An eye for the eyes

Biogen, AGTC announce a collaboration for gene-based therapies for select orphan eye diseases

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CAMBRIDGE, Mass. & GAINESVILLE, Fla.—A new broad collaboration and license agreement was launched today as Biogen and AGTC paired up to develop gene-based therapies for a number of ophthalmic diseases. The deal's focus is on the development of a portfolio of AGTC's therapeutic programs, including a clinical-stage candidate and a preclinical candidate for orphan diseases of the retina that can cause blindness in children and adults.
The lead development programs in question for this collaboration include a clinical candidate for X-Linked Retinoschisis (XLRS) and a preclinical candidate for the treatment of X-Linked Retinitis Pigmentosa (XLRP), two conditions with significant unmet needs that could be treated by replacing the faulty gene that causes each disease.
"With this collaboration, we hope to advance gene therapies to open possibilities for patients who suffer from diseases that are well understood, but have no adequate treatment," Dr. Olivier Danos, senior vice president of cell & gene therapy at Biogen, noted in a statement. "AGTC is an exceptional partner to help us advance our gene therapy capabilities by targeting diseases of the eye—an organ that provides an ideal setting for the localized, selective delivery of gene-based therapies."
Per the terms of the collaboration, Biogen will pay AGTC $124 million up front, a sum that includes a $30-million equity investment in AGTC at a price equal to $20.63 per share and certain prepaid research and development expenditures. AGTC will grant Biogen a license to its XLRS and XLRP programs, as well as the option to license discovery programs for three further indications at the time of clinical candidate selection. AGTC is also eligible to receive upfront and milestone payments of more than $1 billion, which includes up to $472.5 million collectively for the two lead programs (which will also qualify for royalties in the high single-digit to mid-teen percentages of annual net sales). Biogen will also pay up to $592.5 million across the discovery programs, with royalties in the mid-single digits to low-teens.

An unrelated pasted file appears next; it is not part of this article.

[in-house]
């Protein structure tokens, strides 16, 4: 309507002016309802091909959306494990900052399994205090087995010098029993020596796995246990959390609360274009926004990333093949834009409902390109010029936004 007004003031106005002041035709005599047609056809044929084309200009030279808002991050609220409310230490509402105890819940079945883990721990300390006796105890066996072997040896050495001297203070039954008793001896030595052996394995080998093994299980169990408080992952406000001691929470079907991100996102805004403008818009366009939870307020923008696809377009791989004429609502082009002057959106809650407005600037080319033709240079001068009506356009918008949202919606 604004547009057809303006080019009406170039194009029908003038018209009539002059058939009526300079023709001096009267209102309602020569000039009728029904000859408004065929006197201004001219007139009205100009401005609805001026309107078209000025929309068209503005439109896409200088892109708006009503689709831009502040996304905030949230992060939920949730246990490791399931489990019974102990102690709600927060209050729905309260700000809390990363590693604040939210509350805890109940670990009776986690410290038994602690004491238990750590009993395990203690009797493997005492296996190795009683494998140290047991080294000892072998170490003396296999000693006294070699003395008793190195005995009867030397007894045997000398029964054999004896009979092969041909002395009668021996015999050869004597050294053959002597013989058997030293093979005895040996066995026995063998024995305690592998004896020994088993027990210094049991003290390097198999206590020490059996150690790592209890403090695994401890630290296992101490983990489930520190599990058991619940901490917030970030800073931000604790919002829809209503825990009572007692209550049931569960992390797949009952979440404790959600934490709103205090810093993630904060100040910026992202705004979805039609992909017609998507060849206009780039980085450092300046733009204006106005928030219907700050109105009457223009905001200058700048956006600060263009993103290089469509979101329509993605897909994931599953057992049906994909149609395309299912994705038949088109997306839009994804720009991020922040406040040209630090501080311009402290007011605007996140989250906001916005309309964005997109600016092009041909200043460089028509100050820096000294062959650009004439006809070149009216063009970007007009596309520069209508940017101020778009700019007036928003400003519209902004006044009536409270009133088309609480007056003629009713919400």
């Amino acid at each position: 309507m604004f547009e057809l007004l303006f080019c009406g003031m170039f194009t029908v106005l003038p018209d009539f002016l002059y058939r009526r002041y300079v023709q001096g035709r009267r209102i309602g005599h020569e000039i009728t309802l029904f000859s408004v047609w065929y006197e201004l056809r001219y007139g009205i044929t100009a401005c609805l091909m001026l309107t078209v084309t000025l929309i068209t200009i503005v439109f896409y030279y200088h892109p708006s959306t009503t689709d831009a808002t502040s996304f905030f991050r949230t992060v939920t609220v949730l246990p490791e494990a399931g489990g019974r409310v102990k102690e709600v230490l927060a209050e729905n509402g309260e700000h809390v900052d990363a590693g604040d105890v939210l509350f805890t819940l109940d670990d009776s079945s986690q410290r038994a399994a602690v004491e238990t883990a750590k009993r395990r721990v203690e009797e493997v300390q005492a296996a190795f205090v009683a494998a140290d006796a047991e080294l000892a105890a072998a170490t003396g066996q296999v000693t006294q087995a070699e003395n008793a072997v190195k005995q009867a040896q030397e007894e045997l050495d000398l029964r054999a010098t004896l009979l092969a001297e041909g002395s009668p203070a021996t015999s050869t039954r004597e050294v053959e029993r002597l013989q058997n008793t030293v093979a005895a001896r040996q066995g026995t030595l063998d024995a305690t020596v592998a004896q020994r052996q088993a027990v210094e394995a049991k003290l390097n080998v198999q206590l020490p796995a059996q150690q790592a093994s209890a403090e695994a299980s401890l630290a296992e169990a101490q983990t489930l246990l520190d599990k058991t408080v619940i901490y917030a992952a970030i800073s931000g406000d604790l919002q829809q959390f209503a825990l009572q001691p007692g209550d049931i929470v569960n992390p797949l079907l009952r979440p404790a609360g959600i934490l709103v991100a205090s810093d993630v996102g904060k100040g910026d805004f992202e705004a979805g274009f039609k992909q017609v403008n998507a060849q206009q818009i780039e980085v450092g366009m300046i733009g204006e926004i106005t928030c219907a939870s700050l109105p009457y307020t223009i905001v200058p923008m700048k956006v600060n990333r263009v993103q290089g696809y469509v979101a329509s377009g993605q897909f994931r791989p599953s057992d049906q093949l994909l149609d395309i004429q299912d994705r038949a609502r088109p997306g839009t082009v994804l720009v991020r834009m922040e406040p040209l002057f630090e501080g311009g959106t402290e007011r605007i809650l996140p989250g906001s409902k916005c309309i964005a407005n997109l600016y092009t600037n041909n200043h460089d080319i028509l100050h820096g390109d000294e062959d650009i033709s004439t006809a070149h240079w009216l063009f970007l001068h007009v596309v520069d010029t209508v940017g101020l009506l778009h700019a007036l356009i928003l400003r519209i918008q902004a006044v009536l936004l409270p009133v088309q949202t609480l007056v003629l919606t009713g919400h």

Biogen will gain worldwide commercialization rights for the XLRS and XLRP programs, with AGTC holding an option to share development costs and profits after initial clinical trial data become available, and an option to co-promote the second of these products to gain approval in the United States. AGTC will spearhead the clinical development programs of XLRS through product approval and the clinical development programs for XLRP through the completion of first-in-human trials. For its part, Biogen will support clinical development costs, subject to certain conditions, following the first-in-human study for XLRS and IND-enabling studies for XLRP. Per the manufacturing license, Biogen gains an exclusive license to use AGTC's proprietary technology platform to develop AAV vectors for up to six genes, three of which are at AGTC's discretion, in exchange for milestone and royalty payments.
"We expect this collaboration will further validate our novel adeno-associated virus gene therapy platform and support the development of new therapies that may allow for transformative treatments for these rare inherited eye diseases and other clinical indications," commented Sue Washer, president and CEO of AGTC, in a press release. "Biogen's significant commitment to advancing gene therapies and demonstrated success in developing innovative therapies to treat complex diseases, combined with our proprietary manufacturing technology and extensive gene therapy experience, makes this an ideal partnership."
SOURCE: AGTC press release

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